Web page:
Becoming aware of my tendency to talk too much, and to interject too many personal stories into conversations, made me more aware of the ones I’m involved in. More and more I’m choosing to remain silent because I don’t want that old pattern to be reinforced, or to define me. Because I want to hear what everyone else thinks, I choose at times to be quiet—to bite my tongue and simply listen to others.

As we grow in knowing ourselves and leading ourselves, we will find that our actions have consequences for good. Then the reality out of which we lead will become more healthy, enabling our influence as a leader to grow in the many opportunities we have to shape the church and the other leaders we have been called to love and to serve.

3 thoughts on “On leadership: Know yourself to lead yourself”

  1. Great question to think about. I guess that helps us better recognize our “blind spots” (the broccoli in our teeth :). I looked at the resources in this Equipper, but I didn’t see anything that seemed to tell ways by which a leader can be alerted to his weak spots. Becoming self-aware is wonderful, but these dang blind spots are often very invisible to me. How can I ask others to help me see these glitches? Is there some separation between “leadership” and “personal” traits; in other words, if I ask for help to discern weak spots, how wide am I opening the door for feedback? What format(s) are proven to work most effectively and most comfortably for both the giver and receiver of feedback?

  2. I have to second Lee’s concern. This is fine information — although it re-packages principles many of us are aware of — but is lacking any sort of measuring tool or recovery path. Would it work better to ask the Advisory Council for their honest feedback on my leadership or personality? Or take some sort of leadership assessment and then get others’ input on it? I’m a bit lost, and at the moment, more paranoid than usual about whether I’m letting too much of myself into my leadership. Can you recommend some additional helps?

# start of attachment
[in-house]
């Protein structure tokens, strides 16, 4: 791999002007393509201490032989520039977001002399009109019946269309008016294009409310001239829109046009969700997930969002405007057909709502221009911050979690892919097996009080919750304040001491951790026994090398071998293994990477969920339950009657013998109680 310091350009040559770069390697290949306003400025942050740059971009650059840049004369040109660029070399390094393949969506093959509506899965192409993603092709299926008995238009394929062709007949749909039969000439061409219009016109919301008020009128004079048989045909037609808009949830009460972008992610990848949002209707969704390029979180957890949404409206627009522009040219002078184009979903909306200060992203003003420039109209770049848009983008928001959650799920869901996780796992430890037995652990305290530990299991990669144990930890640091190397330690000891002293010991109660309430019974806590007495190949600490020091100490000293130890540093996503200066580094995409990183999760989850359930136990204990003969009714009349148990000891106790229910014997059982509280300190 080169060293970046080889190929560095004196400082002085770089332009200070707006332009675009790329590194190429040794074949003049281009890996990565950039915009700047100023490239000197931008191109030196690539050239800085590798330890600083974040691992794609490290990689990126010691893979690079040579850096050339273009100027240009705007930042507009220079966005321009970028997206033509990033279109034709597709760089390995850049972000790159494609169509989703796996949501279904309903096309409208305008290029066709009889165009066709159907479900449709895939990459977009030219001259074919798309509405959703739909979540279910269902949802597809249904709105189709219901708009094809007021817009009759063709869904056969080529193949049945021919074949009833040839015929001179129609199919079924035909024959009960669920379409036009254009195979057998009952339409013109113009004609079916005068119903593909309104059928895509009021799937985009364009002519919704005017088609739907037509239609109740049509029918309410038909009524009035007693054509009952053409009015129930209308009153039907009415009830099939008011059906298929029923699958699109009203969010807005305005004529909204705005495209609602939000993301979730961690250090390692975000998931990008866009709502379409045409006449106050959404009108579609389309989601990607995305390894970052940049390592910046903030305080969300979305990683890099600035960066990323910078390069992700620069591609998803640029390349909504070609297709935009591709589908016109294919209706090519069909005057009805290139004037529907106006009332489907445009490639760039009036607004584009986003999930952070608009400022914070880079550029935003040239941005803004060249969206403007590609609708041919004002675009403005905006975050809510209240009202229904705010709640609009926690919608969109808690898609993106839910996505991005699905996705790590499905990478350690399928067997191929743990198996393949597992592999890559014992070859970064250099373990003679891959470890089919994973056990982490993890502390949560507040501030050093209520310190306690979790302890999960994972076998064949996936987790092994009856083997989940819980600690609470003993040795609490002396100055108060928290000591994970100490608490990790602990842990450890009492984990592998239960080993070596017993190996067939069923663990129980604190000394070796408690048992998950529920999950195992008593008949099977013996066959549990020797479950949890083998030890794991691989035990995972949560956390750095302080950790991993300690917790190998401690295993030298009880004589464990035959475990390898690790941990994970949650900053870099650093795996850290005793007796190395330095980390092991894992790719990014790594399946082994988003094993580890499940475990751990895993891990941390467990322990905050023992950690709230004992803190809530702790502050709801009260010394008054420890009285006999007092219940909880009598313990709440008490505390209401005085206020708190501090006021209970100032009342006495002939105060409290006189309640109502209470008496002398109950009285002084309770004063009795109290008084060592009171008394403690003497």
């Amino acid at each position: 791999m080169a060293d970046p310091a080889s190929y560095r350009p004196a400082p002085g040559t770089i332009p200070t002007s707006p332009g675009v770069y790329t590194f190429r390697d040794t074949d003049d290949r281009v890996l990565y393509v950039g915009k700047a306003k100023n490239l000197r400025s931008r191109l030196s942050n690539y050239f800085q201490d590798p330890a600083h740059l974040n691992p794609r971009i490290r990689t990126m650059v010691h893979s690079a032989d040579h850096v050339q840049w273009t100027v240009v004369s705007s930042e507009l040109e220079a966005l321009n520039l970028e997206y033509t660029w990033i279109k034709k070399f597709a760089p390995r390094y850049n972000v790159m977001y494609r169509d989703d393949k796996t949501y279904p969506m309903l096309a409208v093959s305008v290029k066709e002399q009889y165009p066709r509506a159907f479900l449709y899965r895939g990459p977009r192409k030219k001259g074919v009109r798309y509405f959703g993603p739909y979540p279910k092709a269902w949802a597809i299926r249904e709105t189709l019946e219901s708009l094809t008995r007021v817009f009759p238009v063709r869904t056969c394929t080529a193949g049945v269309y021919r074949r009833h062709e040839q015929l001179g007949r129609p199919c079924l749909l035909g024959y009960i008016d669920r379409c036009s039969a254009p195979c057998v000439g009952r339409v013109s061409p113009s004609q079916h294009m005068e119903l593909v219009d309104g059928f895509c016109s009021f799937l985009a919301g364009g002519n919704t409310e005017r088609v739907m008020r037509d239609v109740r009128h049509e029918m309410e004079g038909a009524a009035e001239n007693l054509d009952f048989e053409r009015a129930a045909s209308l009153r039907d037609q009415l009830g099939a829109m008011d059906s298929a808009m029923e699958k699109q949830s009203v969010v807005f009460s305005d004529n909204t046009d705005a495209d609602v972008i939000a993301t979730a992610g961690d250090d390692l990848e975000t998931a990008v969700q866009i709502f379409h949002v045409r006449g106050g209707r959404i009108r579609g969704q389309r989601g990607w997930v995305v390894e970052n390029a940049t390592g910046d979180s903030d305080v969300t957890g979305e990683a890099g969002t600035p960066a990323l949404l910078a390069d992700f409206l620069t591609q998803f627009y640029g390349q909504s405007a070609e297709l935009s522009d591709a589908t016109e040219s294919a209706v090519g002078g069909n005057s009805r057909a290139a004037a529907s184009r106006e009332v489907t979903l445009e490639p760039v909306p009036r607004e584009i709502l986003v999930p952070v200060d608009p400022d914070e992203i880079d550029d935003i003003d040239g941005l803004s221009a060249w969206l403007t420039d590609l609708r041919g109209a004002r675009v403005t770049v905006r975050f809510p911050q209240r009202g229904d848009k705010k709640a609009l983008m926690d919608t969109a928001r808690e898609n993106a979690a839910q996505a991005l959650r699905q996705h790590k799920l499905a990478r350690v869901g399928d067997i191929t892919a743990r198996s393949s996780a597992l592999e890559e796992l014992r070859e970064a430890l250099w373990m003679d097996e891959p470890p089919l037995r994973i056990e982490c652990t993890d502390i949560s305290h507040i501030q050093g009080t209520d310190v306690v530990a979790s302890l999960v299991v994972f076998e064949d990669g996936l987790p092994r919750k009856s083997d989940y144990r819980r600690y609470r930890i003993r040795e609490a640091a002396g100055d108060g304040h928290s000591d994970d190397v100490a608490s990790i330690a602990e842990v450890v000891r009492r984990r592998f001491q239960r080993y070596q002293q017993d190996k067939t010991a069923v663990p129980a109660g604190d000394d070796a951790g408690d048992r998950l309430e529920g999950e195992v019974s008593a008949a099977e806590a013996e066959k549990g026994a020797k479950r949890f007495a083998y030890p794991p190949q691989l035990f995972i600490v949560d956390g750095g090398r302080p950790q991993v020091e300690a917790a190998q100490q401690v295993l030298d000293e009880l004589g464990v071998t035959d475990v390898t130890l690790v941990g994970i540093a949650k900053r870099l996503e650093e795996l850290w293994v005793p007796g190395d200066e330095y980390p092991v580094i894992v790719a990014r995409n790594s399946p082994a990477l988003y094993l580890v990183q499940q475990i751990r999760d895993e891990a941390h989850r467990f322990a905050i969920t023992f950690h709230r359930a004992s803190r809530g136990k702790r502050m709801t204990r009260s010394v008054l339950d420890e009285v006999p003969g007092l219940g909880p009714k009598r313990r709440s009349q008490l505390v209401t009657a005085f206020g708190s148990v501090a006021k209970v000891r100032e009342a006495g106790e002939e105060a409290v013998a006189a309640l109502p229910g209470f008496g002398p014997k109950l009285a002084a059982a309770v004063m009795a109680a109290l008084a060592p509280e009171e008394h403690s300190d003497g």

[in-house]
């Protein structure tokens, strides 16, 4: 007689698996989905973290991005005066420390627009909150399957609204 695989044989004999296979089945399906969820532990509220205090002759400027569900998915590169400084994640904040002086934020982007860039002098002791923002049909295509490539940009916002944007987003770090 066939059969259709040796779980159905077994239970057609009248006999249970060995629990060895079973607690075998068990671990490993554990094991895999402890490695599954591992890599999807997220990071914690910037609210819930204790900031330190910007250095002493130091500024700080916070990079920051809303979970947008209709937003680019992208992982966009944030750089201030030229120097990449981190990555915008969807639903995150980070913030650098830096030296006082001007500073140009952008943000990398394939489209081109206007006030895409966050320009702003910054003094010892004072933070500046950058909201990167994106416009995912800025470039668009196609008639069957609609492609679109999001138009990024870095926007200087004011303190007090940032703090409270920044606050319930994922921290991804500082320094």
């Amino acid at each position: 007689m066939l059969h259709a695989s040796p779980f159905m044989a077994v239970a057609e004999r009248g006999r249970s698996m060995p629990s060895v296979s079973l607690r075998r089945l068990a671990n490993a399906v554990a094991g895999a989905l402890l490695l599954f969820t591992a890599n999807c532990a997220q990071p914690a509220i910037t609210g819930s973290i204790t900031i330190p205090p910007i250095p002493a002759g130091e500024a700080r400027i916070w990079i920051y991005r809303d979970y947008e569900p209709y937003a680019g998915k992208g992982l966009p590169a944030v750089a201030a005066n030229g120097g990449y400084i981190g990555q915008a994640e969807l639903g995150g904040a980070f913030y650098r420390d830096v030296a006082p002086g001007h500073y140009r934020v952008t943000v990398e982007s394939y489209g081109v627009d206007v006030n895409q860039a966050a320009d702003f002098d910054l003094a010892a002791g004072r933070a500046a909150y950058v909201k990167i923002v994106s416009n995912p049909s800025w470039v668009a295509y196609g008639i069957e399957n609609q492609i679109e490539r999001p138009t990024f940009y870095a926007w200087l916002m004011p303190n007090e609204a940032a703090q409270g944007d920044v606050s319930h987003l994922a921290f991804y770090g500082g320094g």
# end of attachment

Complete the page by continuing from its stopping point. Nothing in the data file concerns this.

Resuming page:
3. One of the most difficult questions to ask is “What is it like being on the other side of me?” I would never suggest you start with a congregational survey, but I would suggest you start with someone you trust. Before that point, however, ask yourself if after presenting an idea or concept if you receive the desired response, action and consequence. If not, then it’s good to ask why? It’s usually not that the idea is bad, but it may be the way the idea is presented. Your first question is to ask if you are willing to hear that you have broccoli in your teeth? I would suggest the first step is asking God to let you hear what you might need to hear. Than Mark’s idea of asking your leadership team might be a good idea, but a better one might be to first ask some fellow pastors or leaders outside your congregation or ask your RP. Your RP has gone through the leadership training and can give you some insight. The purpose of this exercise it to become more self-aware. That means to be more aware of the responses you are receiving, the reactions to your ideas, the consequences you are facing. Once a piece of broccoli is pointed out to you, you will become more self-aware and more able to lead yourself and the cycle continues in a positive direction.